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Keeping our back shop

No more blues graphic


A few weeks ago, with Édouard Rencker, we launched No More Blues, an anti-blues initiative inviting jazz musicians in the communication industry to participate in auditions on Sunday, January 9, for two concerts at Sunset Sunside on March 8 and 9, sponsored by Stratégies.

A few weeks ago, I teamed up with Edouard Rencker to launch No More Blues, an anti-morosity appeal inviting jazz musicians in the communications field to take part in auditions on Sunday 9 January for two concerts at the Sunset Sunside on 8 and 9 March, sponsored by Stratégies. On the day of the audition, as Covid took its toll, Edouard and I were worried we’d have to make do with a four-hands, which would have been nice, but a bit too bluesy. Fortunately, at the appointed hour, one by one, some of our fellow “com musicians” showed up to play.

This is exactly what we’d secretly been hoping for: that behind the well-known work titles – PR director, project manager, account manager, sales manager, purchasing manager, consultant (all taboo terms at the Sunside) – there would be a multitude of little-known talent. Eyes as bright as the brass of a sax, all of these No More Blues musicians undoubtedly had communication expertise, but there was something more… Everyone had evidently followed Michel de Montaigne’s advice:

“Man must keep a little back shop where he can be himself without reserve. In solitude alone can he know true freedom.”

More and more companies are encouraging their employees to engage in artistic pursuits. Société Générale is exemplary in this respect. You need to have experienced the “Playing for Philarmonie de Paris”* to truly gauge the impact of such a policy: incredible dynamism, people listening to one other, respect, musicality, commitment and rigour… Seeing the groups at the Sunside, Edouard and I felt this same positive vibe.

At both the Philarmonie and the Sunside, the audience asked themselves the same questions: How do they do it? How do they find the time? And do they (really) have a job? All valid questions in a work environment hypnotised by the “let’s focus” mindset. The era is all about expertise and expertise alone. There’s a willingness to weed out any “side business”. Work or escape. You can’t do both…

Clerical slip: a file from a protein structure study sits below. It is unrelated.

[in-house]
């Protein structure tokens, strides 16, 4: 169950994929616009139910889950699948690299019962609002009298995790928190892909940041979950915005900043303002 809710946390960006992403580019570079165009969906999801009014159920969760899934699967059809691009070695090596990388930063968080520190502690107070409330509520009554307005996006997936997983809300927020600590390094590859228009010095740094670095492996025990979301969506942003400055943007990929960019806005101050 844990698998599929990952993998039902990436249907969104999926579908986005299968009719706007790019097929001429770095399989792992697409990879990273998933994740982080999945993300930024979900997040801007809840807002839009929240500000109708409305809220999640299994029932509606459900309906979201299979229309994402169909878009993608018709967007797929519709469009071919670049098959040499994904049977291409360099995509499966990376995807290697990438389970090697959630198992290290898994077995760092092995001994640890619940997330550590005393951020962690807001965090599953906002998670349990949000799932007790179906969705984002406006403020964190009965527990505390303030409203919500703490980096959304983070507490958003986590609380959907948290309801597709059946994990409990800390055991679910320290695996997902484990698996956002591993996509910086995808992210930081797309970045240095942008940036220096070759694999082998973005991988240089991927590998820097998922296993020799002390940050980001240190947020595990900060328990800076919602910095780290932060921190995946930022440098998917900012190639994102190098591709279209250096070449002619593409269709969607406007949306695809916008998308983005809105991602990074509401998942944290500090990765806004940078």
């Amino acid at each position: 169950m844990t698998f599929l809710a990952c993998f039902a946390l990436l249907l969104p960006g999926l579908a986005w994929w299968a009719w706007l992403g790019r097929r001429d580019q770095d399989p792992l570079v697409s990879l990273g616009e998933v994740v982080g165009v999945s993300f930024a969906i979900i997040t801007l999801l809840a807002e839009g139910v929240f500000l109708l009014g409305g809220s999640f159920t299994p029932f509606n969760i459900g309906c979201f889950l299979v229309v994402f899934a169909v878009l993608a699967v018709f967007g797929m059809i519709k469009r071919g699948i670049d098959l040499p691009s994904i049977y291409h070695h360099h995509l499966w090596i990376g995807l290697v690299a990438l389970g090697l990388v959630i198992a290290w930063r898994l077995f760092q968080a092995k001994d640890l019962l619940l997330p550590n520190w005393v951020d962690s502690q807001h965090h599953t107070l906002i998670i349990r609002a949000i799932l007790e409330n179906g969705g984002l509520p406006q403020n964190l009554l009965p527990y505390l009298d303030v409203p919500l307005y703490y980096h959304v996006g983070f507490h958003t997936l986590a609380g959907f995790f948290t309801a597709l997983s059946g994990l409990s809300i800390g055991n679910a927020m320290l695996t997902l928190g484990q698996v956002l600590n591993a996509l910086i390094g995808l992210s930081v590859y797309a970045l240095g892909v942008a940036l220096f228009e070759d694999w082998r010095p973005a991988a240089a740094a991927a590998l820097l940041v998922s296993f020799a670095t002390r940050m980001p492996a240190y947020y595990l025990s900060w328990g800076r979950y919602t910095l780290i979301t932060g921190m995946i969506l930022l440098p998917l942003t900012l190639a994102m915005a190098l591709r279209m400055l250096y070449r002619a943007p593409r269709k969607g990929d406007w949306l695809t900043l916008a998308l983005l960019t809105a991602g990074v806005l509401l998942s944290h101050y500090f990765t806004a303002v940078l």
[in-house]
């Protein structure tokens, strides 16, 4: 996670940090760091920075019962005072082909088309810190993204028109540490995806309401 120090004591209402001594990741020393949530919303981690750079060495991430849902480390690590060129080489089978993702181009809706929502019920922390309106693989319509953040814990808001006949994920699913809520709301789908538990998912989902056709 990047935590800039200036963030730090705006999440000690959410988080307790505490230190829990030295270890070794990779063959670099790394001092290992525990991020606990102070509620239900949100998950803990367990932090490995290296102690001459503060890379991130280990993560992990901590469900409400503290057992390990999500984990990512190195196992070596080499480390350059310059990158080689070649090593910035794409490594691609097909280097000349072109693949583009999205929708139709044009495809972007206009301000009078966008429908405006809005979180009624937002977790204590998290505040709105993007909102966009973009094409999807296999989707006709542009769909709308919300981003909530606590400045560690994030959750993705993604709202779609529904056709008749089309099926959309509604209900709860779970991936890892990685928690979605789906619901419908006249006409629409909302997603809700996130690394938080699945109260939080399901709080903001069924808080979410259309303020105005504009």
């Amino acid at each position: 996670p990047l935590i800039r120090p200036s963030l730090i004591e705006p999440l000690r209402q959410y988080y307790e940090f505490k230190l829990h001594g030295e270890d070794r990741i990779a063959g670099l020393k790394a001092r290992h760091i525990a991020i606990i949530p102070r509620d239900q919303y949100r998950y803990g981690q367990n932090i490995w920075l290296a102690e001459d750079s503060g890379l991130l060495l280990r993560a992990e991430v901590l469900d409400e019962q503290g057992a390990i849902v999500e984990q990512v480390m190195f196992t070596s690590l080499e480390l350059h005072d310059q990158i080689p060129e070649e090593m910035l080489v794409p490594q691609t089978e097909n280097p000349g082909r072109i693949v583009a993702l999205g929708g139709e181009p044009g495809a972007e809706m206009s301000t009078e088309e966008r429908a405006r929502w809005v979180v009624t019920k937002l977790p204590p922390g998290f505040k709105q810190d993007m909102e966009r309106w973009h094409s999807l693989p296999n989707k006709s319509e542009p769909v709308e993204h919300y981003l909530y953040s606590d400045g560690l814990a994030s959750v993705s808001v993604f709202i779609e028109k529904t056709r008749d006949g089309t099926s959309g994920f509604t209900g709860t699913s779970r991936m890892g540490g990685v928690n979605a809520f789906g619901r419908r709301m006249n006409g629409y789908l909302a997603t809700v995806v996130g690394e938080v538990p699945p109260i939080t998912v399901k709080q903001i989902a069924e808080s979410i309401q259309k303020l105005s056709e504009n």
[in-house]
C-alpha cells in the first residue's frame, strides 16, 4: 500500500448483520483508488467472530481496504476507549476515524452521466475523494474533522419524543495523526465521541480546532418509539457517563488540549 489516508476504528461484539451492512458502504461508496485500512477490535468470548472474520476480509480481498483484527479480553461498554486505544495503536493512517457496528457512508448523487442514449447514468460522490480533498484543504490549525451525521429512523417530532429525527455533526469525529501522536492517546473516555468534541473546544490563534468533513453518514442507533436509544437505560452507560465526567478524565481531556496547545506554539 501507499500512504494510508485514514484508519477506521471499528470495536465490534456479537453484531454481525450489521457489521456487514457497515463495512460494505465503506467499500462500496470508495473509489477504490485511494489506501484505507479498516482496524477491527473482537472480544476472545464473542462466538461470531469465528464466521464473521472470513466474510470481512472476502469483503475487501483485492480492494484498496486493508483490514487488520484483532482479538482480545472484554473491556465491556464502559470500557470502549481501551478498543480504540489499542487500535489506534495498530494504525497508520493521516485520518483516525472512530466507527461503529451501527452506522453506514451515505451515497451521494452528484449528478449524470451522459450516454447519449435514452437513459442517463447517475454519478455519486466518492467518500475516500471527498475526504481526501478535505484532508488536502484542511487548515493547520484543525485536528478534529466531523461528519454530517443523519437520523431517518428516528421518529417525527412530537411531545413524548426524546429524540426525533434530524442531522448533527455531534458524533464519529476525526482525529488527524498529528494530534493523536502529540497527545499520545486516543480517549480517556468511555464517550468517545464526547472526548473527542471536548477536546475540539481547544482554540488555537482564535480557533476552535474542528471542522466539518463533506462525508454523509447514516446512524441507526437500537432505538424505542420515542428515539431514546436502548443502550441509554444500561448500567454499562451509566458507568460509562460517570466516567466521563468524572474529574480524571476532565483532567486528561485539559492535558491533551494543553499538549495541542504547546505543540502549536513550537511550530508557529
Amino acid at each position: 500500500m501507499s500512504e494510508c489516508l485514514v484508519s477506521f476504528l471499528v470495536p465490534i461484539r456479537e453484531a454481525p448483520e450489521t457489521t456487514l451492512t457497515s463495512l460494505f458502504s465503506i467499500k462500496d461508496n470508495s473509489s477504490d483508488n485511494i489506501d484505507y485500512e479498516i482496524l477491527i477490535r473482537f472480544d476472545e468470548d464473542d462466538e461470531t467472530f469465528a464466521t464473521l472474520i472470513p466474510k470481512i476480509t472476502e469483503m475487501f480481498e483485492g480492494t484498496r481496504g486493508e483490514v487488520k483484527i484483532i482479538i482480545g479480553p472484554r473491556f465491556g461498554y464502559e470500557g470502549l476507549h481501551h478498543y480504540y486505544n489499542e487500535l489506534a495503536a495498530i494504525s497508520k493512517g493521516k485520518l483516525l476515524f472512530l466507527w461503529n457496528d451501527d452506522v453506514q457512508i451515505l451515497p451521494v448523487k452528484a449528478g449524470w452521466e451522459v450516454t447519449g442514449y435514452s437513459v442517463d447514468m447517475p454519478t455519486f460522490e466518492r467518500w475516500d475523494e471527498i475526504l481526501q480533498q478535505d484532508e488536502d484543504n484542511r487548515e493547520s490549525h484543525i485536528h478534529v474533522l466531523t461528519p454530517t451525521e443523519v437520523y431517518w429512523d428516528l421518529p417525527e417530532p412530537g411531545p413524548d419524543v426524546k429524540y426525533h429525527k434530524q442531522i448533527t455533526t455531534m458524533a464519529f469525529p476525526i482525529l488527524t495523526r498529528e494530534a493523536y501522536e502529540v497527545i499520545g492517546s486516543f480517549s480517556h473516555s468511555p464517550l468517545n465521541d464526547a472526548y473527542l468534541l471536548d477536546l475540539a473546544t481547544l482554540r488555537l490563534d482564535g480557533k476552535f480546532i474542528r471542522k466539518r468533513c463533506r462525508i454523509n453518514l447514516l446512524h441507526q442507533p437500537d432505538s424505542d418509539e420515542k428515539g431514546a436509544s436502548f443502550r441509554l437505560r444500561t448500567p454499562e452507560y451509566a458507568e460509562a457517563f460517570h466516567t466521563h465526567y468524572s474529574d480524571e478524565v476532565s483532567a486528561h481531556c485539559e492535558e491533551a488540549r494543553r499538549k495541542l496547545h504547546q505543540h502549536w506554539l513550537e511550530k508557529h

No wonder companies are searching for meaning when employees have no choice but to follow the cold, dry lodestar of efficiency, without a minute to explore other compass bearings.

At a time when rationality and data pervade all aspects of communications, we need to make sure we preserve the values and uniqueness of our professions: curiosity, a love of the arts and artists, the permeability between personal interests and professional life. Haven’t we all come back from a client lunch to tell our impatient teams: “We didn’t talk about work, we talked about something else”? If only creative types and consultants knew the extent to which confidently sharing that something else can broaden and develop a relationship. Professional value will never be solely about expertise in our field. You’ll always need to add a pinch of the personal, rich and nurtured. Of course, this can be a lifetime’s endeavour. But clients and partners are in no hurry. They will always be more moved by the swell of sensitivity, heart and soul than by progress towards meeting KPIs.

Let’s make sure our organisations encourage all those extra-curricular endeavours: learning to play an instrument, visiting exhibitions, taking photographs, devouring books, taking up painting, getting involved in an association… Whatever they may be. These parallel paths are an integral part of our communication function and should feature prominently in annual appraisals (it’s that time of year).

On 8 and 9 March, come and support the talents of “No More Blues” at the Sunside, which this year celebrates 40 years of jazz in Paris. You won’t get lost; when you come in, just go straight ahead, leave the bar on your left, and you’ll find us. The stage will be lit and the concert amazing… all at the back of the little back shop!

Denis Gancel

President, Conran Design Group and W Conran Design - PAR

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